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Monitoring people in private spaces: technological advances and societal issues.


24th September 2015, 14:00-17:30


  • Location: Ghent, Belgium (as part of the AAL Forum 2015).
  • Room: To be determined.


Ambient Assisted Living (AAL) plays a major role in helping formal and informal carers to provide support in assisting the person in need and a higher degree of independent living to the person cared for. Technology is gradually gaining acceptance as a means to complement the work of caregivers by monitoring and assisting persons with reduced physical or cognitive capacity in their day-to-day living. AAL spaces make use of a collection of sensors that collect information from the environment or its dwellers. Binary sensors are employed to detect or record on/off status, temperature, motion, pressure or lighting level. These embedded sensors allow to obtain the state or context of the environment. Detection and tracking of people can be implemented using infrared ceiling sensors, sensors embedded in the carpet, and radio-frequency identification (RFID) tags or other sensors worn by the users. Other more complex systems employing audio and video can also be used.

However, monitoring is often seen as intrusive and as violating rights to privacy. This potential loss of privacy is exacerbated by the use of cameras because video data is easily understandable by unauthorised viewers. Acceptance of such technologies is low because they create a sense of Orwellian "Big Brother" surveillance. Therefore simpler sensors, which provide greater acceptance, are currently used. However, the information they obtain is of less quality, thus services offered are limited.

Currently, there are a number of EU research and innovation projects working on the monitoring of people using this variety of sensors. For instance, the BREATHE project aims to develop intelligent monitoring vision systems incorporating privacy-enhancing features into a system at the design stage, i.e. privacy by design. BREATHE applies the principles of privacy by design to develop privacy-aware sensing technology as a step towards countering the reluctance to accept these technologies.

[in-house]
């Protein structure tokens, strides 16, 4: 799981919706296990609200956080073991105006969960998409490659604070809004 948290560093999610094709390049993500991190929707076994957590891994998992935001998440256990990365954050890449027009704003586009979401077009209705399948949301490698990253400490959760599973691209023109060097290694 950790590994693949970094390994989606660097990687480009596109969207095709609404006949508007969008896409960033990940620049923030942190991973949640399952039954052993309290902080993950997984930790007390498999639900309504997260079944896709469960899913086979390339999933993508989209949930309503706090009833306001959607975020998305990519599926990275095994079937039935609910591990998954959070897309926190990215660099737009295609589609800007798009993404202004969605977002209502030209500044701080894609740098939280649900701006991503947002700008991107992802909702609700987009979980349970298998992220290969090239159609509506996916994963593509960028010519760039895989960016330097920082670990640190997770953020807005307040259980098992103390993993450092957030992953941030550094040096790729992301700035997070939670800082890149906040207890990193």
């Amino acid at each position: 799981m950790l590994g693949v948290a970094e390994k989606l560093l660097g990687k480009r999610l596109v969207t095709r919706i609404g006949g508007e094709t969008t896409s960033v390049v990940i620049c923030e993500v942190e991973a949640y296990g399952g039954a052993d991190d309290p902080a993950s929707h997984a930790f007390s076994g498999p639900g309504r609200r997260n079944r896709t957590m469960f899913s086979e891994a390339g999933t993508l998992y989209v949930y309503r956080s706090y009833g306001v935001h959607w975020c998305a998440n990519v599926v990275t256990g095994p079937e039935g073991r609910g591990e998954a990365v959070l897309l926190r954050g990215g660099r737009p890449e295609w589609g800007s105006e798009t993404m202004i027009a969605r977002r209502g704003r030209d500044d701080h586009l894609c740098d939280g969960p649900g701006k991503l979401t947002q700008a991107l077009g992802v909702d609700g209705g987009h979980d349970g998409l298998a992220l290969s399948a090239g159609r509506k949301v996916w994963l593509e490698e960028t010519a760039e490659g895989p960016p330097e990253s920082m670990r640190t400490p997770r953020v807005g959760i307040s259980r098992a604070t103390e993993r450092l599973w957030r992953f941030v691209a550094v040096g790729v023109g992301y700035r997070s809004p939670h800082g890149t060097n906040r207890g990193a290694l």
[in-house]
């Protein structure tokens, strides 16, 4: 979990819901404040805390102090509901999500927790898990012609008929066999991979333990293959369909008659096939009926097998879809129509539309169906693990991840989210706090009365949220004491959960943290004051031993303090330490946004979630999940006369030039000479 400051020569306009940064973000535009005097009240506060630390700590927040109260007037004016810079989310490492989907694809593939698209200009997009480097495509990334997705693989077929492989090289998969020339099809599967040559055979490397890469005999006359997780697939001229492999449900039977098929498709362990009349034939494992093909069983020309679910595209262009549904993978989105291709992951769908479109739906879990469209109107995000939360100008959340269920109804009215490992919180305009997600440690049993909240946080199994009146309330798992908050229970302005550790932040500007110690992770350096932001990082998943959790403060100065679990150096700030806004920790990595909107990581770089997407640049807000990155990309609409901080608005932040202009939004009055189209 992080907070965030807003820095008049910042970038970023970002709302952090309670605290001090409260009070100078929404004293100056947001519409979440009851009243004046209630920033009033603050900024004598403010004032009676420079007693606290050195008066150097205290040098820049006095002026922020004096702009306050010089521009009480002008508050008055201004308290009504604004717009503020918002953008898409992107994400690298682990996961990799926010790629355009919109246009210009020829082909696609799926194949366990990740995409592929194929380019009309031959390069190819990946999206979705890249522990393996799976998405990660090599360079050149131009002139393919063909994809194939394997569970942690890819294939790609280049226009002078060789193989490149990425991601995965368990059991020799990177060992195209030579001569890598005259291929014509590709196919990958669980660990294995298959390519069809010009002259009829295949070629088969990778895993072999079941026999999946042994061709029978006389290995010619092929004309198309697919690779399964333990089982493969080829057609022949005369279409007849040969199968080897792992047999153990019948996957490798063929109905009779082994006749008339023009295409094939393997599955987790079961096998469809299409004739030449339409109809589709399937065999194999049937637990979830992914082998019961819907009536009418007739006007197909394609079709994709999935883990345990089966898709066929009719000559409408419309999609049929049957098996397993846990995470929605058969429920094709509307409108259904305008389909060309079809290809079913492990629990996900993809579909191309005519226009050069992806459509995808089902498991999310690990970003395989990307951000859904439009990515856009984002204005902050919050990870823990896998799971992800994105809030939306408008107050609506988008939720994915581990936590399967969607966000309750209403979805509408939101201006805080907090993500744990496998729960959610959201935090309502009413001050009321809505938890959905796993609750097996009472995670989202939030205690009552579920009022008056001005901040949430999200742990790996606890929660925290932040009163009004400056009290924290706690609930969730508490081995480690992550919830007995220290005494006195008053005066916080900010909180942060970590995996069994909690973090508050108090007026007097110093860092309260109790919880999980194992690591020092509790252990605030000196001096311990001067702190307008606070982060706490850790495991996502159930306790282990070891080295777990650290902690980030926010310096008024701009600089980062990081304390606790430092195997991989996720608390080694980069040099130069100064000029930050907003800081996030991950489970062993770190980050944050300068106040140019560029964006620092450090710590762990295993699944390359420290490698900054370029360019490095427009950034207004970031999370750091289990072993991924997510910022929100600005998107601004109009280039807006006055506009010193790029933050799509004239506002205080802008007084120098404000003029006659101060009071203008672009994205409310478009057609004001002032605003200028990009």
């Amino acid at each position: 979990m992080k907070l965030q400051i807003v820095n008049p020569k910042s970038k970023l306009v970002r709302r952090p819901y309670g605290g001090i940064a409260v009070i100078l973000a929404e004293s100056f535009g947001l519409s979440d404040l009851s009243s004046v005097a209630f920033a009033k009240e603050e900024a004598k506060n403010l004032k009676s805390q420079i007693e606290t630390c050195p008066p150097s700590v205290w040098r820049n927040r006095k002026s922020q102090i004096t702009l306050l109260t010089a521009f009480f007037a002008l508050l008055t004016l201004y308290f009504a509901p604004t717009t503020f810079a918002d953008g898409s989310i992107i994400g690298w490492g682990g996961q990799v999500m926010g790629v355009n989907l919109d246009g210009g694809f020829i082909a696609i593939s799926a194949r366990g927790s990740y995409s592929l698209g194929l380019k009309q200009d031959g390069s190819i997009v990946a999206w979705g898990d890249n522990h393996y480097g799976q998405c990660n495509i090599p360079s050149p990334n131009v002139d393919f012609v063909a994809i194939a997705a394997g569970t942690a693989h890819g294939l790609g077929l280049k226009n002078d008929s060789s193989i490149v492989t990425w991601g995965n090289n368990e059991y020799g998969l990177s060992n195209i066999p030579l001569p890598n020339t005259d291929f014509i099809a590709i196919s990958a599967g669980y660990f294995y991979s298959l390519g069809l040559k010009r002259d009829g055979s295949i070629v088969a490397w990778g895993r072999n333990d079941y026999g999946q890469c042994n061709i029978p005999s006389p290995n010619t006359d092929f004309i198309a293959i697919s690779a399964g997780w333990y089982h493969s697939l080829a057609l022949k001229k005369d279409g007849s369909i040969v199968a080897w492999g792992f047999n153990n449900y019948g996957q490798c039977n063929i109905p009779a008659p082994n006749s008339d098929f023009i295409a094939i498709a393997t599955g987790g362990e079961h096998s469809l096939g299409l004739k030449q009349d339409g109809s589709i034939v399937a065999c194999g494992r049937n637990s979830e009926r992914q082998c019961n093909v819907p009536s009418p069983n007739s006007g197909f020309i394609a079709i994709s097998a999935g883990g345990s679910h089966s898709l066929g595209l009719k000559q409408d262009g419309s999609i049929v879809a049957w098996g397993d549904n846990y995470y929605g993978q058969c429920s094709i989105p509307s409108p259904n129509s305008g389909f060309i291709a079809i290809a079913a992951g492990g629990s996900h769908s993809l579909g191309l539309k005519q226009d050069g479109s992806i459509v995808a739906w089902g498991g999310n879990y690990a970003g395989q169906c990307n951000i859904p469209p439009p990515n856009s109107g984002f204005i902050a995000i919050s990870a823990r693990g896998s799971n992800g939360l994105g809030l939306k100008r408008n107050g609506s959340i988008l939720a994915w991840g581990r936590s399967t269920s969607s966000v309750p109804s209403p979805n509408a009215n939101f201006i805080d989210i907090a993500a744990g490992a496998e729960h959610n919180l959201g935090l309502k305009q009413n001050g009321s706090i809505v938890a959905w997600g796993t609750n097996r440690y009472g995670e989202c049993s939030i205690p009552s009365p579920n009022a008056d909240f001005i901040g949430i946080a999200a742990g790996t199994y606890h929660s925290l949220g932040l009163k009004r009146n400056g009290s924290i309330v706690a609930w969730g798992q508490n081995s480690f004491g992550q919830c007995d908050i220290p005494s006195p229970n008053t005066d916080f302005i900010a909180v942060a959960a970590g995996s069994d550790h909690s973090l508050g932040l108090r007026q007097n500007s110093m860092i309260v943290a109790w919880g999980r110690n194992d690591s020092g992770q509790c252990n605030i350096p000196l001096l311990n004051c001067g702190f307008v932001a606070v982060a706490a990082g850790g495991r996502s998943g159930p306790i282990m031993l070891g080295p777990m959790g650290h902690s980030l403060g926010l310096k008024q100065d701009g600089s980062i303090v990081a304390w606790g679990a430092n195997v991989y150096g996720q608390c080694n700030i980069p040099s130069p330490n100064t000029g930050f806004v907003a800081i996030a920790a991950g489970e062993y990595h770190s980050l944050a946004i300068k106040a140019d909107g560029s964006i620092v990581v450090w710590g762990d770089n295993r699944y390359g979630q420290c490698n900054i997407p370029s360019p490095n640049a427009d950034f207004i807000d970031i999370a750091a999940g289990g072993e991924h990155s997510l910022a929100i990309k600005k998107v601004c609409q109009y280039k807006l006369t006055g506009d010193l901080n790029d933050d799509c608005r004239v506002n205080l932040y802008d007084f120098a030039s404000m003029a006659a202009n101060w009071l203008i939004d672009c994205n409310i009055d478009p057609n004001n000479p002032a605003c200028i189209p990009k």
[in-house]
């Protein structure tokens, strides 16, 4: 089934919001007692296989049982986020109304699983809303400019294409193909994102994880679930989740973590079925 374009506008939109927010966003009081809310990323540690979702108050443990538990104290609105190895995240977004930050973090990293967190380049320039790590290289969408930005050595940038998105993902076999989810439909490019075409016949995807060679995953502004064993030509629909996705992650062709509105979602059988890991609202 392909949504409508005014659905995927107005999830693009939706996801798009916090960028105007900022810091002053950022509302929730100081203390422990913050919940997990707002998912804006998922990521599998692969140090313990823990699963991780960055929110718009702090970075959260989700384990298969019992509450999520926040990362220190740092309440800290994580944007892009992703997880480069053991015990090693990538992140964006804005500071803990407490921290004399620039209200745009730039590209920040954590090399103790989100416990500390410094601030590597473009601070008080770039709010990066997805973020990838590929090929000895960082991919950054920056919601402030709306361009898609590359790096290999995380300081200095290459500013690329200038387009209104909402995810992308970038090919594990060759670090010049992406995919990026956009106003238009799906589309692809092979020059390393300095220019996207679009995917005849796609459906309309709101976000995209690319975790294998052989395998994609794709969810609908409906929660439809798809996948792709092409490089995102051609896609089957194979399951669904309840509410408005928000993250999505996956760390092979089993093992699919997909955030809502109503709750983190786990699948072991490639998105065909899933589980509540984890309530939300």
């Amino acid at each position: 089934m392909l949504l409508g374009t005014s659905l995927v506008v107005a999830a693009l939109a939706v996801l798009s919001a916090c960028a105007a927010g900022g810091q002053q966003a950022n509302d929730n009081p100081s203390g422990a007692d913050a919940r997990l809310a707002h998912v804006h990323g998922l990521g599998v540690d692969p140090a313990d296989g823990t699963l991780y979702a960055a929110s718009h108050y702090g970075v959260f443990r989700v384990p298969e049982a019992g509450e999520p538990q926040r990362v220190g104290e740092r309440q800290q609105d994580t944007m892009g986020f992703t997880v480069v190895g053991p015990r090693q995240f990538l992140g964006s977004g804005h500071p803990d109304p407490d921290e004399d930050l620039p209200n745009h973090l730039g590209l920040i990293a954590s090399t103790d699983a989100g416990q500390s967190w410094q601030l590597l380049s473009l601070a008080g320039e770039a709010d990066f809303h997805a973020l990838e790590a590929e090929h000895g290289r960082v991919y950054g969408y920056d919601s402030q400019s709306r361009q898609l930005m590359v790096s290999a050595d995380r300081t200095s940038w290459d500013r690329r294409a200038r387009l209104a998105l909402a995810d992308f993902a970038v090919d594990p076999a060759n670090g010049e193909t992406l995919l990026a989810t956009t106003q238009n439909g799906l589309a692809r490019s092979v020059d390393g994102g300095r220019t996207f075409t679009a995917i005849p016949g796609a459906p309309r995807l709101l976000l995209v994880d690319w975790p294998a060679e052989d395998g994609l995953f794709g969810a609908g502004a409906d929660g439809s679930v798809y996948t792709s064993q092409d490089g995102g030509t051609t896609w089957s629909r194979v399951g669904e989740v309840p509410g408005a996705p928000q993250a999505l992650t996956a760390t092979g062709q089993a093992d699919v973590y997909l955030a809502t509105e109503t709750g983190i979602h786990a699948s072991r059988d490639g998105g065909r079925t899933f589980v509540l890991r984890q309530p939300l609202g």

Therefore, the main objectives are

  • To present the latest developments on technologies for monitoring people in AAL environments, and
  • To identify the fundamental ethical issues and healthcare principles that are pertinent to AAL with specific reference to technology in family homes.


Presentation of the session

Part I - Technological advances for monitoring people – Chaired by Lázaro-Ramos, Tecnologías para la Salud y el Bienestar, Spain:

Part II - Societal issues: – Chaired by Prof Nigel Harris, Designability, United Kingdom:

Conclusions and closing

Who (organizer)

This event will be led by partners from the BREATHE Project Consortium. BREATHE is a research project currently running with the aim of creating an ICT-based platform to provide daily guidance and support for the informal caregiver in the long-term care of elderly people.

Whom (attendants)

This event is open to any other researchers, end-users as well as those stakeholders interested in the topic covered: the monitoring of people in private spaces.

You can participate by sending and abstract (500 words) of your contribution to breatheaalproject@gmail.com. Deadline: 15th July, 2015. Organisers will review the proposals and reply by the end of July. Accepted abstracts will be made available online.

Lessons learned from this session, conclusions and recommendations will be included in a document on "Lessons learned on the use of monitoring technology for Informal Long Term Care of elderly people". This document will include public acknowledgment to participants in this session.

Submission of abstracts

You can participate by sending and abstract (500 words) of your contribution to breatheaalproject@gmail.com. Deadline: 15th July, 2015. Organisers will review the proposals and reply by the end of July.

About the AAL Forum

The AAL Forum is the annual showcase event for the people involved in the AAL JP’s projects and the AAL community. Its purpose is to exhibit and demonstrate existing or developing ICT solutions, promote networking, foster the interest of other sectors in the field of AAL, provoke debate and discussion on new emerging developments in the area. The 2015 edition will take place on 22-25 September 2015 in Ghent (Belgium).

Link to site: http://www.aalforum.eu/programme-2